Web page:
Researchers in Germany have have grown the innermost layer of human fallopian tubes in a lab. The new technique is offering fresh insights into this essential component of the female reproductive system, while also hinting at potential new directions for the treatment of various reproductive disorders. The fallopian tubes, or oviducts, play a crucial role in human reproduction, but they're susceptible to infections and certain forms of cancer. These small ducts, which measure about 10 to 15 cm in length, connect a woman's ovaries to her uterus and facilitate transport of the fertilised egg. Typically, each woman has a pair of fallopian tubes, one located on each side of the uterus.
All too often, however, these tubes get infected by bacteria, which can lead to blockage and severe cases of infertility. Some transformed cells from the fallopian tubes can spread to the ovaries, giving rise to ovarian carcinoma — a dangerous form of gynaecological cancer. And because it's not easy for doctors to examine the interiors of their patients' fallopian tubes, early detection is difficult. Frustratingly, it's difficult to produce these biological conditions in the lab for research purposes.
"Here we report on the establishment of long-term, stable 3D organoid cultures from human fallopian tubes, indicative of the presence of adult stem cells." M. Kessler et al.
To overcome these limitations, researchers from the Max Planck Institute in Berlin developed a new technique to grow the inner mucosal layer of the fallopian tubes — a site where infections and cancer typically originate — in the lab. The results of their work now appear in Nature Communications.
The research team, led by Thomas F. Meyer, did so by acquiring stem cells from the epithelial cells of donors, and then cultivating them under special conditions. Some of these cells transformed into "organoids", hollow spheres consisting of many thousands of cells. These organoids were very similar to the real thing, including anatomy, structure and biochemical processes. They even responded to hormones placed in the nutrient solution. This is good news because it likely means that these cells have the potential to grown into more specialised cells.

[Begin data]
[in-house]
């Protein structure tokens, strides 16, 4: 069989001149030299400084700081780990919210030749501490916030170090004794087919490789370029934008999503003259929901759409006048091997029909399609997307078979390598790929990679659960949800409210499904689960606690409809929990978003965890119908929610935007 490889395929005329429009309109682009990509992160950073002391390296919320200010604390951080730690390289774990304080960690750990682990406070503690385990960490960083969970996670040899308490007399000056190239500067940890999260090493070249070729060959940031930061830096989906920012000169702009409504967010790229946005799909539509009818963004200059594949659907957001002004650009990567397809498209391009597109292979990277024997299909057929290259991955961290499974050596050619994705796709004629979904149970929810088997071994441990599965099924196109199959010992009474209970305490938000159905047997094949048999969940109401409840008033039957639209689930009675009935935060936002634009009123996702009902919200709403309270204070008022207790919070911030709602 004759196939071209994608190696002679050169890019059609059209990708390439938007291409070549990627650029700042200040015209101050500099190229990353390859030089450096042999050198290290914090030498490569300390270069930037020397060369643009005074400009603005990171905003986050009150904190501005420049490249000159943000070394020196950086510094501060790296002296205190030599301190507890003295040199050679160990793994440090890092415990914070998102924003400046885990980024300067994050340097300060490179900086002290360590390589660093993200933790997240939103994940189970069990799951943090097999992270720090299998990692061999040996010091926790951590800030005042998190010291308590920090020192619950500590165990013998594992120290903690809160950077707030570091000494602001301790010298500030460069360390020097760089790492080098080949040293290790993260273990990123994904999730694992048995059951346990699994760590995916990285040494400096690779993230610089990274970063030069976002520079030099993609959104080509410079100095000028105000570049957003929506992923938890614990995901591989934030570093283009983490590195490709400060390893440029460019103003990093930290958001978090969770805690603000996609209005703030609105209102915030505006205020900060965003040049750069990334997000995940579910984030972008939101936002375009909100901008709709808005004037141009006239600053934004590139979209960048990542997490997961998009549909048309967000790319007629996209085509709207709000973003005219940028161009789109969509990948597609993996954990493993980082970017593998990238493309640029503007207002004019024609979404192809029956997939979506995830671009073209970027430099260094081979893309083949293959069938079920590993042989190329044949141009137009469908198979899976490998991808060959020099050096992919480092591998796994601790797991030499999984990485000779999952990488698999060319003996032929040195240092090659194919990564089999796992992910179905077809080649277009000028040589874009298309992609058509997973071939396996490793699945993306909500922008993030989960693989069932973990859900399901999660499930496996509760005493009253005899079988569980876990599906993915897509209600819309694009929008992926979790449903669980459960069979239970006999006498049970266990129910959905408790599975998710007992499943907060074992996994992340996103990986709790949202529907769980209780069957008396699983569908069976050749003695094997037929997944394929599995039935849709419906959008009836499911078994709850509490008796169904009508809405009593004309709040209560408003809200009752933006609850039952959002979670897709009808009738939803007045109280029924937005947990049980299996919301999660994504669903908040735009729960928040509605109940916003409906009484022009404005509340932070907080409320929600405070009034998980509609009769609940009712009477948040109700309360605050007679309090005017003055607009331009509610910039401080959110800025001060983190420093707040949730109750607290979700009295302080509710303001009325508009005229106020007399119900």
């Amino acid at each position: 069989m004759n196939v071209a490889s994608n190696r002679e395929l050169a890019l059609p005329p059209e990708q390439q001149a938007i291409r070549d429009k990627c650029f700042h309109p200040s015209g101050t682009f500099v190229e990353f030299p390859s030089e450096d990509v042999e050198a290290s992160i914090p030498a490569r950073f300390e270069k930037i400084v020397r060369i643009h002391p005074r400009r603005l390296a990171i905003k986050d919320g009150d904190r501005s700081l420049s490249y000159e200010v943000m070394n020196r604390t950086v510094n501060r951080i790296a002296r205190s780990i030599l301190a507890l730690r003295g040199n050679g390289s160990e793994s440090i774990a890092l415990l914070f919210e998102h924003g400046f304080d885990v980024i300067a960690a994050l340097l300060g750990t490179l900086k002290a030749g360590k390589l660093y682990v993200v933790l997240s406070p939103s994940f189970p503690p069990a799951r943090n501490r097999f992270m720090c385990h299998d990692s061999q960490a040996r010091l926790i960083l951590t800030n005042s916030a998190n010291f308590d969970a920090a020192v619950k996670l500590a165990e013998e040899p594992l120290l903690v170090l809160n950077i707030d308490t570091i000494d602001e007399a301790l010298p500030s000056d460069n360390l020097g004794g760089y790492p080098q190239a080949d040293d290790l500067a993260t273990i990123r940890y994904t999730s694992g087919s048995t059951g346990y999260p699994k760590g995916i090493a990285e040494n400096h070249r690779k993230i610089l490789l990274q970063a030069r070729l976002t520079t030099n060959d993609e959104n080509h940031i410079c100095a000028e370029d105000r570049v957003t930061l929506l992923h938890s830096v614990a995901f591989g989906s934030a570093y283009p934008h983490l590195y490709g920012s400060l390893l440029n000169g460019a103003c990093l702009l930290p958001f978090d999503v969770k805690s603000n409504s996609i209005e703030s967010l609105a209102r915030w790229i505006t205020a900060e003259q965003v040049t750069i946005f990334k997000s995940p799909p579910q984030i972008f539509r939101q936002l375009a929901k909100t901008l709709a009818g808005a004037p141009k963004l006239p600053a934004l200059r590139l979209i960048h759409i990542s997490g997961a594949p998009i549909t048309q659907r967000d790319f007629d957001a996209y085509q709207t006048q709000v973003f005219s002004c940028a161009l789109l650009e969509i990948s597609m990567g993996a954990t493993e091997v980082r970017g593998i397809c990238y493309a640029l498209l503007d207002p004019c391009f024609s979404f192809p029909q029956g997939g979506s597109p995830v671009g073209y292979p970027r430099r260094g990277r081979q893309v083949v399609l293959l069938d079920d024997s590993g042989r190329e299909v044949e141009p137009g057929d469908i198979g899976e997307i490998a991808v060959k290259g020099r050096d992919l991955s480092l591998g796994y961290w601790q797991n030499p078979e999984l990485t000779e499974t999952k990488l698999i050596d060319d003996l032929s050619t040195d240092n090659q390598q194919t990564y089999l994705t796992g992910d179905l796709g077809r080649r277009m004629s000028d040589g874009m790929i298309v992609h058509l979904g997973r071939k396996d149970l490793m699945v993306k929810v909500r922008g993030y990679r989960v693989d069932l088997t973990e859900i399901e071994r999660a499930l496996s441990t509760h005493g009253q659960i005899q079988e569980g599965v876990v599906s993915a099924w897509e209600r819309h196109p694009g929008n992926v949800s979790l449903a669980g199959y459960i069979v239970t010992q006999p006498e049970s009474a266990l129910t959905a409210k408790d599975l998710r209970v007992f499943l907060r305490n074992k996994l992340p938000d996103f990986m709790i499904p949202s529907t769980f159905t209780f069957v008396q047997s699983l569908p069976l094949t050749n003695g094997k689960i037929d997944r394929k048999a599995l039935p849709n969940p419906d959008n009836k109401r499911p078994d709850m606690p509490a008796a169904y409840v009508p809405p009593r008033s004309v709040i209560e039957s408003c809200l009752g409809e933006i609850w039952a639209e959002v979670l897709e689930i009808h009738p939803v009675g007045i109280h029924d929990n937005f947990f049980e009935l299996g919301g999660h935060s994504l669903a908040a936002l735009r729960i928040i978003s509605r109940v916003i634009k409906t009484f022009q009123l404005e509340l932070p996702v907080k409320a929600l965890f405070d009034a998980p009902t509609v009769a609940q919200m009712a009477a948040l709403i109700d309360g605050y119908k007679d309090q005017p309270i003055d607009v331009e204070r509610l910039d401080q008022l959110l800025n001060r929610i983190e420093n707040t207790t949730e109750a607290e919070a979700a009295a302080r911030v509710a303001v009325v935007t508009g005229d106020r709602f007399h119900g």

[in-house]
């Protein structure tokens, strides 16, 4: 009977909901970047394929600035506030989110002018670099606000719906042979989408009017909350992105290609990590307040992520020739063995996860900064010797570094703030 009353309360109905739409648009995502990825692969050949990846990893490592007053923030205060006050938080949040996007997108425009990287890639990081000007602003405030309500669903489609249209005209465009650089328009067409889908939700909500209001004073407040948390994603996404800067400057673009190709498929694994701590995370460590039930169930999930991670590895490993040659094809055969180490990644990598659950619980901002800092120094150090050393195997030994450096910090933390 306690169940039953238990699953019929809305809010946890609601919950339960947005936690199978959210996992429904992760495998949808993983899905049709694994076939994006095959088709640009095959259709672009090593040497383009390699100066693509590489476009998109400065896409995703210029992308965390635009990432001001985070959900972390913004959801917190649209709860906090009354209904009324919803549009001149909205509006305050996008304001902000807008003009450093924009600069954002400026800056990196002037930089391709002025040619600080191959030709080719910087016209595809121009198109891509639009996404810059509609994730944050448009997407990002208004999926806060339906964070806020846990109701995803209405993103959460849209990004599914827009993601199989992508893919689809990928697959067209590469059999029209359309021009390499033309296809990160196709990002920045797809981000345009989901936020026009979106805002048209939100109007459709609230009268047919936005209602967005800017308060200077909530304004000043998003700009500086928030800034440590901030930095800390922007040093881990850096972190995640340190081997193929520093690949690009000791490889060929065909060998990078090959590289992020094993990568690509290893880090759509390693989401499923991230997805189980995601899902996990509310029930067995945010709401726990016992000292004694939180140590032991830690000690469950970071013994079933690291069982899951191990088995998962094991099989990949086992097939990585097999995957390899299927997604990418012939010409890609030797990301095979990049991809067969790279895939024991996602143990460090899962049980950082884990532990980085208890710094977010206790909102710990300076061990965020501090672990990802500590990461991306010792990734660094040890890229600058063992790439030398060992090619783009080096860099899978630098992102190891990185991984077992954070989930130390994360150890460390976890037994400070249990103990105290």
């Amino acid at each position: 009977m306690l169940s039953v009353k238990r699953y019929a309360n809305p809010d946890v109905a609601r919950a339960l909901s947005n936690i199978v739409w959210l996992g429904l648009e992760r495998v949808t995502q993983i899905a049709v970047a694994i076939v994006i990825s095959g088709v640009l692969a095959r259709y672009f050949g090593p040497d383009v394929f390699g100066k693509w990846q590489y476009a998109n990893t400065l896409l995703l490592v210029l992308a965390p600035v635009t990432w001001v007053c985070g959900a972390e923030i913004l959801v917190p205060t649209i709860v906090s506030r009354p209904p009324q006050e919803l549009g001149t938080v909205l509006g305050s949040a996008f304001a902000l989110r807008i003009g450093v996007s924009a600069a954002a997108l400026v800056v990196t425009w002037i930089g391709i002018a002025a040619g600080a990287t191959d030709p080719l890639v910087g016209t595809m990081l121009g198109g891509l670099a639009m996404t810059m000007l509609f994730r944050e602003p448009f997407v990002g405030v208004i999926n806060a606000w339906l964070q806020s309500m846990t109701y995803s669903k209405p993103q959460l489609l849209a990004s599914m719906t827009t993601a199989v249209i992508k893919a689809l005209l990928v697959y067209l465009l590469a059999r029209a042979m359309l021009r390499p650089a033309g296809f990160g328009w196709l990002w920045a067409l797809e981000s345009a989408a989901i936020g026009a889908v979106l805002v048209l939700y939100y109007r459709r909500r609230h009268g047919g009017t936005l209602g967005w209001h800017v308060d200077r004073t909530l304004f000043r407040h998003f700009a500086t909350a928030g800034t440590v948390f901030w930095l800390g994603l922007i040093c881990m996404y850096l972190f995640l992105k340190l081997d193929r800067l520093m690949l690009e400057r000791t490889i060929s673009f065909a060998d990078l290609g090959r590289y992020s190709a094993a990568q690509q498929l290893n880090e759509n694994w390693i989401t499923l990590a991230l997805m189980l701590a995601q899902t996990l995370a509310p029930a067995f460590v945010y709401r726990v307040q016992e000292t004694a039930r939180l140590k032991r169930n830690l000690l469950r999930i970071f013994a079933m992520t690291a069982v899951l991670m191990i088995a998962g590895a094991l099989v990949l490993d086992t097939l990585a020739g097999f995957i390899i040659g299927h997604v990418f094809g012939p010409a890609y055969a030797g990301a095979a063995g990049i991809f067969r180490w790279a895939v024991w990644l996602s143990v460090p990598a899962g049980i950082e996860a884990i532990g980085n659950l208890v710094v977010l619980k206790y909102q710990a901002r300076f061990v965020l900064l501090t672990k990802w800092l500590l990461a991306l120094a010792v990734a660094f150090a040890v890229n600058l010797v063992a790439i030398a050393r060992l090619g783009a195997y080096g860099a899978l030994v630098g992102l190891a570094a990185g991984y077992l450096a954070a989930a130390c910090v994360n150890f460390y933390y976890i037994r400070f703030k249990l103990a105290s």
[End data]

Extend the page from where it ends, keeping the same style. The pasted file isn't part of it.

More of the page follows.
Remarkably, this growth occurred without any additional instruction whatsoever; it appears that the entire blueprint of fallopian tubes are stored in the epithelial cells. Also, the organoids have not experienced any "appreciable changes" in the year since they were cultivated. As the study's lead author Mirjana Kessler explains, that is a huge advantage:
Previously available models could only keep fallopian tube epithelial cells alive for a few days. The ability to maintain the tissue-specific stem cells in culture, so they continuously replenish the cells means that these organoids can serve as research objects for much longer.
Two signalling pathways appear to be allowing for the autonomous development of the fallopian-like organoids, namely Notch and Wnt. These pathways are also known to perform key functions in embryonic development, so the researchers are keen to study this further.
These lab-grown fallopian tubes are not meant for transplant, but strictly as models for study. Looking ahead, the researchers would like to use their new ex vivo model to better understand the mechanisms of reproduction, and to learn if infections can trigger cancer.
"[Our] organoid model provides a much-needed basis for future investigations of signalling routes involved in health and disease of the fallopian tube," conclude the researchers.
Read the entire study at Nature: "The Notch and Wnt pathways regulate stemness and differentiation in human fallopian tube organoids."